How to Set Up an elearning Course for Translation
English might be the main language of your global organization, but when it comes to learning, people often understand more taught in their own language. eLearning is a critical element for training a global workforce to function as one effective unit.
Organizations can boost productivity by as much as 50% through eLearning initiatives and save between 50-70% on training when replacing the instructor with e-modules. However, developing eLearning courses can be complex and time-consuming, even more so when it is necessary to translate modules into other languages.
Unless you have already been through the process of developing a course and undertaking elearning localization for multiple cultures from start to finish, you’re likely unaware of the necessary steps for creating a valuable training resource that can be used across a global organization.
Understanding the localization process along with the initial English language course creation will make the entire process easier. Below are some best practices to consider when creating your eLearning workforce training program.
Clarify Your Content
The aim of localizing training content is to ensure your English course is adapted to convey the same meaning in other cultures. Starting off with translation-friendly content that considers all the target audience languages and education levels will help global trainees understand and engage with the course while also reducing the overall cost of localization.
- Use short, succinct sentences.
- Consider the effects of text expansion and contraction (languages such as German, French and Spanish expand from English, while other languages such as Chinese use less space).
- Avoid slang, colloquialisms, local humor, and figurative speech.
- Be sensitive to cultural differences such as colors, symbols, gestures, and even sounds in visual and audio eLearning resources.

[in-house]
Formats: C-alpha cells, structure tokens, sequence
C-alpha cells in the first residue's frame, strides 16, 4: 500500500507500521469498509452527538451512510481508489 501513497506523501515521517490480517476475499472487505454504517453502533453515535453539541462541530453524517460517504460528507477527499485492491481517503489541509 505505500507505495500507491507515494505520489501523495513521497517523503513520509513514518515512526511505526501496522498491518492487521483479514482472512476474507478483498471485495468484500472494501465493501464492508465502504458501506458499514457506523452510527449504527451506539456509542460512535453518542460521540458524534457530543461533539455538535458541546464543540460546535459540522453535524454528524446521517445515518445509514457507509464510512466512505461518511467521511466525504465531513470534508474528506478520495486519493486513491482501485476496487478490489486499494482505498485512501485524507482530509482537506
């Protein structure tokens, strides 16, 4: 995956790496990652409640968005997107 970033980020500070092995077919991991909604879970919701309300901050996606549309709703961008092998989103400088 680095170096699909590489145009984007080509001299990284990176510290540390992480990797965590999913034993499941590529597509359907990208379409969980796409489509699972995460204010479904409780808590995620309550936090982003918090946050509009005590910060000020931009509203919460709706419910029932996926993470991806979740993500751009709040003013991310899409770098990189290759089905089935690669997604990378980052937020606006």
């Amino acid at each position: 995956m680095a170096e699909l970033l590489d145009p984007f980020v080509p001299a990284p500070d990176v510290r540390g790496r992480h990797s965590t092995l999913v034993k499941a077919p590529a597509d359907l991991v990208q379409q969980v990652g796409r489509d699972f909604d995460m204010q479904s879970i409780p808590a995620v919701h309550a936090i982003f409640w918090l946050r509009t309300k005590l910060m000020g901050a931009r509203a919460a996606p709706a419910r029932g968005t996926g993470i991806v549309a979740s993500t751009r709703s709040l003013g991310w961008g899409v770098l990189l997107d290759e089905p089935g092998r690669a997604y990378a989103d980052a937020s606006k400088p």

- Create your eLearning course content in one language first, and use this as the master program.
- Avoid embedded text in graphics, videos, images, charts, and other resources as they will create challenges and extra work for the translator when localizing content.
Try to keep your English content neutral and note scenarios and examples used to illustrate learning outcomes that can be changed for each region. The simple addition of a region-specific examples can increase interest from non-English learners and help them retain the knowledge gained from your course.
Consider Local Restrictions
Not all internet bandwidth is created equal, and neither will all employees have the same level of understanding when it comes to technology. It is important to create eLearning course content that is accessible by employees in all locations.
Keep local restrictions such as internet speeds, education levels, and computer access in mind not only for the main content of the course, but also additional resources such as audio, video, and interactive elements.
After months developing eLearning course content, it may be difficult to spot inconsistencies and mistakes. Engage with a trusted third party to review the course and feedback any issues around functionality, punctuation, formatting, and terminology.
The time taken to proof and edit the original course will ensure that the training objectives can be met by all course participants and translators working on localizing content are only forwarded final, polished files.
Each of the components of your eLearning course will need to be localized. Attempting to do it on your own will result in a poor quality course that employees have difficulty engaging with. eLearning experts and professional translation services should be engaged to ensure your course retains credibility and a polished, effective, and engaging resource is delivered in all locations.